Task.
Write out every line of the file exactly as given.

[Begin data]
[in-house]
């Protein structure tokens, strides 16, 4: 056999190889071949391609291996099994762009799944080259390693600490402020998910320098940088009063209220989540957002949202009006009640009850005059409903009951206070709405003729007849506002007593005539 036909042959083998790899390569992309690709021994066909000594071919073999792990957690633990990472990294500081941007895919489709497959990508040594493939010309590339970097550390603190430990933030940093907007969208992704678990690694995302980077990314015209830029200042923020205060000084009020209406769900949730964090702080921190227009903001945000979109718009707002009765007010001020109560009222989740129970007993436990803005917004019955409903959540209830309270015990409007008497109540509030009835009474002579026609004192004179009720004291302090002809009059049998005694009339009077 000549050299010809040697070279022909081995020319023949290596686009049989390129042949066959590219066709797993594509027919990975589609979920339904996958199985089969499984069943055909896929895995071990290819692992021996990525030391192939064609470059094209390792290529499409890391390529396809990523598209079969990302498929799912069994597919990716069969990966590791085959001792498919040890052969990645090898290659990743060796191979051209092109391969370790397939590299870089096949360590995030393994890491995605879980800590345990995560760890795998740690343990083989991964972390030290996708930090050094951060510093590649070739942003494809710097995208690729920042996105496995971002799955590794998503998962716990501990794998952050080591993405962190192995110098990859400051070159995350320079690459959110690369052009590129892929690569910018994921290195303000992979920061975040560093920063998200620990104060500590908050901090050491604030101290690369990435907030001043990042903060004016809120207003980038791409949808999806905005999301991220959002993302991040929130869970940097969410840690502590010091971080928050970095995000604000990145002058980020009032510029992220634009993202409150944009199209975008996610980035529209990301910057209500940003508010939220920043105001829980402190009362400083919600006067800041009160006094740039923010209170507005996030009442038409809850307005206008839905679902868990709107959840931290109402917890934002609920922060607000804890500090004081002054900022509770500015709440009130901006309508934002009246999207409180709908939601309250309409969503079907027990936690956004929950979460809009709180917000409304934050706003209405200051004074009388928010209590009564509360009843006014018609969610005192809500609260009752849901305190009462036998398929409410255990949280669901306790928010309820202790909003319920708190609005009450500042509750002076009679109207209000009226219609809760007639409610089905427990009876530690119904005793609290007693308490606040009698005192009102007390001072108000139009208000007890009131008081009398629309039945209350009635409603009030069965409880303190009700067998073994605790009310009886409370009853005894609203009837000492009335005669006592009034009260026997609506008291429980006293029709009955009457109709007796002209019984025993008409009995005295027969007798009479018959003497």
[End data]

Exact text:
[in-house]
């Protein structure tokens, strides 16, 4: 056999190889071949391609291996099994762009799944080259390693600490402020998910320098940088009063209220989540957002949202009006009640009850005059409903009951206070709405003729007849506002007593005539 036909042959083998790899390569992309690709021994066909000594071919073999792990957690633990990472990294500081941007895919489709497959990508040594493939010309590339970097550390603190430990933030940093907007969208992704678990690694995302980077990314015209830029200042923020205060000084009020209406769900949730964090702080921190227009903001945000979109718009707002009765007010001020109560009222989740129970007993436990803005917004019955409903959540209830309270015990409007008497109540509030009835009474002579026609004192004179009720004291302090002809009059049998005694009339009077 000549050299010809040697070279022909081995020319023949290596686009049989390129042949066959590219066709797993594509027919990975589609979920339904996958199985089969499984069943055909896929895995071990290819692992021996990525030391192939064609470059094209390792290529499409890391390529396809990523598209079969990302498929799912069994597919990716069969990966590791085959001792498919040890052969990645090898290659990743060796191979051209092109391969370790397939590299870089096949360590995030393994890491995605879980800590345990995560760890795998740690343990083989991964972390030290996708930090050094951060510093590649070739942003494809710097995208690729920042996105496995971002799955590794998503998962716990501990794998952050080591993405962190192995110098990859400051070159995350320079690459959110690369052009590129892929690569910018994921290195303000992979920061975040560093920063998200620990104060500590908050901090050491604030101290690369990435907030001043990042903060004016809120207003980038791409949808999806905005999301991220959002993302991040929130869970940097969410840690502590010091971080928050970095995000604000990145002058980020009032510029992220634009993202409150944009199209975008996610980035529209990301910057209500940003508010939220920043105001829980402190009362400083919600006067800041009160006094740039923010209170507005996030009442038409809850307005206008839905679902868990709107959840931290109402917890934002609920922060607000804890500090004081002054900022509770500015709440009130901006309508934002009246999207409180709908939601309250309409969503079907027990936690956004929950979460809009709180917000409304934050706003209405200051004074009388928010209590009564509360009843006014018609969610005192809500609260009752849901305190009462036998398929409410255990949280669901306790928010309820202790909003319920708190609005009450500042509750002076009679109207209000009226219609809760007639409610089905427990009876530690119904005793609290007693308490606040009698005192009102007390001072108000139009208000007890009131008081009398629309039945209350009635409603009030069965409880303190009700067998073994605790009310009886409370009853005894609203009837000492009335005669006592009034009260026997609506008291429980006293029709009955009457109709007796002209019984025993008409009995005295027969007798009479018959003497």